There is another example of the term from 12 or so years later, in a moralistic tract called The Dialogists or the Circuit of Blanco Regis by the pseudonymous “Edward Meanwell”. This, the British Library says was published “circa 1810?”, but it must be circa 1821-1822, since it mentions George IV’s coronation, which took place in 1821, and also gives “Mr T Dibdin” as manager of the Surrey Theatre, and Dibdin was manager only between 1816 and 1822. Here, I think, we do seem to have “public bar” in the modern sense, implicitly contrasting it with a more private or upmarket area to drink:

“You recollect poor Anne, that beautiful young woman of whom you was so much enamoured with; who, in open defiance and violation to common decency, called for a glass of gin at the public bar, in the presence of a crowd of persons.”

Smoke room, or saloon bar prices for Beverleys, 1949

However, for the next 30 or so years the term seems to vanish, until it suddenly bursts into more regular use around 1856. Glasgow and its Clubs by John Strang, published that year, contains the passage: “champagne, hock, and hermitage, now so common, were found in few private cellars in the City, far less in the public bar of a tavern.” The same year, Dr Frederic Richard Lees wrote in An argument legal and historical for the legislative prohibition of the Liquor Trade, complaining of apparently respectable drinking places filled with prostitutes, “which can scarcely be said to come under the denomination of gin palaces, as they aim at enlisting under the banners of profligacy those who would (while sober) deem it beneath them to lounge at the public bar of a spirit shop.”

Three years later, in 1859, the report of a parliamentary inquiry into alleged corruption during an election in Huddersfield contained the following exchange:

“Now a word about having seen Jabez Wells at the Queen’s [Hotel]; where was that was it in the bar?” “In the public bar, I believe it was.”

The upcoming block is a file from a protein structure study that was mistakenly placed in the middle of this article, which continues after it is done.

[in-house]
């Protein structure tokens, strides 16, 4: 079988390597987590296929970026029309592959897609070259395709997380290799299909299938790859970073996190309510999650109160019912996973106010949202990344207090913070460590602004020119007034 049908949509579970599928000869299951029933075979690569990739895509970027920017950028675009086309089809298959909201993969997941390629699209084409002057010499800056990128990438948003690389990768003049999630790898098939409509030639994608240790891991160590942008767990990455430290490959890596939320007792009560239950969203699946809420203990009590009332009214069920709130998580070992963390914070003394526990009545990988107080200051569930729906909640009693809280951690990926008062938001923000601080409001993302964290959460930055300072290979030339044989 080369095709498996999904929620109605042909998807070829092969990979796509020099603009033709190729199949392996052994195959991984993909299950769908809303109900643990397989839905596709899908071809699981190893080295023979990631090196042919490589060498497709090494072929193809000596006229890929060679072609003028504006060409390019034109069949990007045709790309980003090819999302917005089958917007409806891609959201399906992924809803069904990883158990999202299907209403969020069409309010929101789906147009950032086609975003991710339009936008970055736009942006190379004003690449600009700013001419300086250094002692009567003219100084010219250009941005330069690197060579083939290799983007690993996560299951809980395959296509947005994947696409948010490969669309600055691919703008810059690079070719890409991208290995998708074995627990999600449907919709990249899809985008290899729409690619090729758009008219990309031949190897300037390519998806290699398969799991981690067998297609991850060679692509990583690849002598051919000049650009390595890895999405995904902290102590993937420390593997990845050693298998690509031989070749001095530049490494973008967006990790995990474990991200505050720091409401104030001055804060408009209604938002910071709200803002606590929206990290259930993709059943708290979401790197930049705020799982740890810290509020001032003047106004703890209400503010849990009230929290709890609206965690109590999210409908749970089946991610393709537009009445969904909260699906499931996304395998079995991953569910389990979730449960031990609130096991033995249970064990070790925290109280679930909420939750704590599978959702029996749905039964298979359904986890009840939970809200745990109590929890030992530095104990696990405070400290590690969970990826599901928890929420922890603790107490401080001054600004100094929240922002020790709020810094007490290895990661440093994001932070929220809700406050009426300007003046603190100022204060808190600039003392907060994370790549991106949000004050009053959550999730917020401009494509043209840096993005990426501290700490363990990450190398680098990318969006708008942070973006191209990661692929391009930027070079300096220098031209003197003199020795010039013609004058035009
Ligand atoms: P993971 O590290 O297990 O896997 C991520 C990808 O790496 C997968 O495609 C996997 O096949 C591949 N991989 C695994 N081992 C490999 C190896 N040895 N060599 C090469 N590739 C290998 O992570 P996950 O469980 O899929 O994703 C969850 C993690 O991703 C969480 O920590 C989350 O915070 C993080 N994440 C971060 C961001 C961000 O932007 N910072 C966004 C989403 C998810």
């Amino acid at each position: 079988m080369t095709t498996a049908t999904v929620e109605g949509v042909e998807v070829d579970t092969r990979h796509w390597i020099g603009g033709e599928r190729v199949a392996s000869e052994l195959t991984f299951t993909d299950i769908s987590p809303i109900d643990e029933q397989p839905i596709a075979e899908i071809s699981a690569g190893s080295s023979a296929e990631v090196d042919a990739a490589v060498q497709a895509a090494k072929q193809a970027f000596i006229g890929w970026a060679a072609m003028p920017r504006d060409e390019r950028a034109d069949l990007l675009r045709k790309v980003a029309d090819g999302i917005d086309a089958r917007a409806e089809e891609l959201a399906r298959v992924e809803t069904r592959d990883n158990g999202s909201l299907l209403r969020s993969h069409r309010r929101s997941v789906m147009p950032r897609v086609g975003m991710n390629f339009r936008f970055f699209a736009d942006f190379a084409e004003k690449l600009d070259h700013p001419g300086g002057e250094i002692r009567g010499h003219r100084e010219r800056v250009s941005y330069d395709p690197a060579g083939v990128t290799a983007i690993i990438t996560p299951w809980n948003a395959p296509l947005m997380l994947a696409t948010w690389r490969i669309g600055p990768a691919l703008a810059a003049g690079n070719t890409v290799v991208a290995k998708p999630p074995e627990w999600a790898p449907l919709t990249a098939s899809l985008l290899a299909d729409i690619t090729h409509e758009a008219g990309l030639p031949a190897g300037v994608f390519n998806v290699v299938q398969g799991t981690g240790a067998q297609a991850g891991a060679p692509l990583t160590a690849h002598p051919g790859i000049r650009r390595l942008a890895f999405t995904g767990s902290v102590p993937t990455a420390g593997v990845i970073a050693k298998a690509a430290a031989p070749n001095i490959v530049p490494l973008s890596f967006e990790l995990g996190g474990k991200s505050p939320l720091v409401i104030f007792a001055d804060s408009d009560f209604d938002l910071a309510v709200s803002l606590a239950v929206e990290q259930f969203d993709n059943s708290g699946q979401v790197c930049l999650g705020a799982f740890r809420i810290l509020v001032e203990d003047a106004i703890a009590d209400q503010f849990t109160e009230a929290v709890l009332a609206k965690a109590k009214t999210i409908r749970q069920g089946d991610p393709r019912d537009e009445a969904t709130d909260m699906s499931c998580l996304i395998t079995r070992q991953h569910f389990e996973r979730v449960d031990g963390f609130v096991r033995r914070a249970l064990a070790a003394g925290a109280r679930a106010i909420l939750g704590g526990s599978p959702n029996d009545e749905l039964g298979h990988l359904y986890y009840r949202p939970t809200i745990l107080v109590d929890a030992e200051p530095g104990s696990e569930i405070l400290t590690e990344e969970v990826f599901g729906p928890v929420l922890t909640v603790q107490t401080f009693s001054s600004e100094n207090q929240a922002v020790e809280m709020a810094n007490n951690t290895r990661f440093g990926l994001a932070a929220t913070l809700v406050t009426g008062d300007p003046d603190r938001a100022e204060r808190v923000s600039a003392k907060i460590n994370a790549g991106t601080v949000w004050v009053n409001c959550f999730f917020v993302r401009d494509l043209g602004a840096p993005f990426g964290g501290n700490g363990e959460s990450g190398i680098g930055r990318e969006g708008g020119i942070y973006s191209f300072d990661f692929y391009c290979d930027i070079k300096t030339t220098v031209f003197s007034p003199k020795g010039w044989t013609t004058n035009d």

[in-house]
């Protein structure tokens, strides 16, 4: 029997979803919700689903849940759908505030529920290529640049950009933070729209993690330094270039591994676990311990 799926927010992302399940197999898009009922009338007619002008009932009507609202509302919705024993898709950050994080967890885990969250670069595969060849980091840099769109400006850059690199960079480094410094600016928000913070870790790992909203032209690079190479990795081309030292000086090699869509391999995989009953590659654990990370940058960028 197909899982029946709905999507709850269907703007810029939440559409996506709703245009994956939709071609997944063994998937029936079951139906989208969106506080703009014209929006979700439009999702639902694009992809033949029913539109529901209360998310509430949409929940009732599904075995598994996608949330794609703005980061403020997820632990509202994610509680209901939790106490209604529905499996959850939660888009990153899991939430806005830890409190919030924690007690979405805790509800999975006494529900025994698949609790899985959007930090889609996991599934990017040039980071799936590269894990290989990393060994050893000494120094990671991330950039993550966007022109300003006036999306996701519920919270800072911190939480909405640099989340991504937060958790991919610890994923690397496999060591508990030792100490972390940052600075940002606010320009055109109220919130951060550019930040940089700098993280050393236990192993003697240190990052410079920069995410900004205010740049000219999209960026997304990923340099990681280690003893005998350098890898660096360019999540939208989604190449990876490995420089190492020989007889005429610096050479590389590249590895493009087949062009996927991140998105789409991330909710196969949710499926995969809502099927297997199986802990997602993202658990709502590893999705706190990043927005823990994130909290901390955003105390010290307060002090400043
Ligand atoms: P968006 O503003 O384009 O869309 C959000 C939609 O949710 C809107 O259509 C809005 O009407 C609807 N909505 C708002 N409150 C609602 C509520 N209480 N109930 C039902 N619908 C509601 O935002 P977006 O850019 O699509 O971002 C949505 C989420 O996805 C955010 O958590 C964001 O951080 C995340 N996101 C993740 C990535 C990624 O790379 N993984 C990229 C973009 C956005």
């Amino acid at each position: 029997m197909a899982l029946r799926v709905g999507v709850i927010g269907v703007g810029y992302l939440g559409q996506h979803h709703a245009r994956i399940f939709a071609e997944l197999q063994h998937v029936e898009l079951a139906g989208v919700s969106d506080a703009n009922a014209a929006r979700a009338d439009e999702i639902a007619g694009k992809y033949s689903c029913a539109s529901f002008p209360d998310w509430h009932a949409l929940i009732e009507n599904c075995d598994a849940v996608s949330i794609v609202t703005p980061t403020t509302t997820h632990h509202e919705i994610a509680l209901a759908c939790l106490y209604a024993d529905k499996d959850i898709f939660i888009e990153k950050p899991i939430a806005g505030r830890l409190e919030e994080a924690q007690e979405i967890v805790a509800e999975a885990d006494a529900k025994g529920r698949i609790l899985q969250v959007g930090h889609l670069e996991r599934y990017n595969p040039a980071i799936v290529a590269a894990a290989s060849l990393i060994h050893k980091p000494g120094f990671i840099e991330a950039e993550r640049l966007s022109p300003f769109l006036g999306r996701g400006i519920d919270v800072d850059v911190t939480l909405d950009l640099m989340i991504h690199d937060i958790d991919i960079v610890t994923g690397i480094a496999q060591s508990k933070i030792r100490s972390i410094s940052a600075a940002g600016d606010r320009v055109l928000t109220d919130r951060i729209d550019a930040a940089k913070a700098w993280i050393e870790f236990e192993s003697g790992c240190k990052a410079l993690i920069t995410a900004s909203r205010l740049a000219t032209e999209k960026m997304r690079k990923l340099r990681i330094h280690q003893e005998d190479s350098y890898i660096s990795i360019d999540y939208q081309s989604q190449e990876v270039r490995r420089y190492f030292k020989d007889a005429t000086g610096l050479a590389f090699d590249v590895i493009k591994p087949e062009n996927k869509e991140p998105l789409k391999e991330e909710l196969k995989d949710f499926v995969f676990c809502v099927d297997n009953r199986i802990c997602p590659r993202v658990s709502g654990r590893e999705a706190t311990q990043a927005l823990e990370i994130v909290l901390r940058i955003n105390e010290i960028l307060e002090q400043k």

That, I think, would pretty much underline that whatever had been going on before, by 1859 at the latest, “public bar” was a recognised expression for a particular sort or grade of room on licensed premises, something confirmed by a description from three years later of the Angel, Islington, a famous coaching inn now remembered mostly for the Tube station and the square on the British version of the game of Monopoly named after it:

The Angel Inn is certainly a most unangelic-looking place, reminding one of a dilapidated Mechanics’ Institute, which has taken to beer in later life and broken out into innumerable ‘bars’ in consequence. There is the public bar full of “bus cads” and costermongers, the private bar with boozy tipplers from the street; there is the retail and bottle entrance with a narrow door, and there is the supplementary tap-room, which is apparently all window, and of which the chief characteristics are sawdust and spittoons.

(London Society magazine, January 1863, p183. A “bus cad” was the conductor of a horse-drawn omnibus.)

A report in the Daily News from Saturday October 3, 1874 described the “great dram-shop at the foot of the Trongate in Glasgow, and contrasts the public bar with the partitioned-off private areas:

It is not easy to squeeze one’s way into the throng of drinkers in the public bar, consisting of frowsy men, slatternly women, ragged stockingless, palid-faced[sic], preternaturally quick-eyed children. This, you see, is the public drinking, the coram populo saturnalia of those who care not who sees. Yonder, behind the wainscoted partitions, are the shut-in boxes, the drinking pens of Scotland, the private niches at the counter, where “canny” folk sit and soak without being seen of men. These boxes are the haunts of “respectable married women” who would on no account be seen drinking at the public bar.

For the comfort and guidance of strangers, the different bars advertised themselves on the outside in ways, of course, that still often survive today. An American description of London pubs in 1878 (England from a Back Window by James Montgomery Bailey) said: “They invariably have two, and in many cases three entrances; and are subdivided accordingly. These compartments are indicated on the glass of the doors; viz., public bar, private (or luncheon) bar and jug (or wholesale) bar.”

The lounge bar of the King of Bohemia pub, Hampstead, London in the 1950s

“Saloon” is an interesting word: it goes back thousands of years to Proto-Indo-European, where etymologists have deduced that there was probably a word beginning “sel-” that meant “human settlement”: the Russian for “village” is still село, and the Lithuanian is sala. In Proto-Germanic the word seems to have shifted to mean “hall”: Saal is still a German word meaning “hall”. Old English had sele, and beór-sele in Old English, was “beer hall” – or “beer saloon”, if you prefer. The word appears several times in Beowulf, the epic Old English poem about a hero’s fight with a monster called Grendle and its aftermath, including the line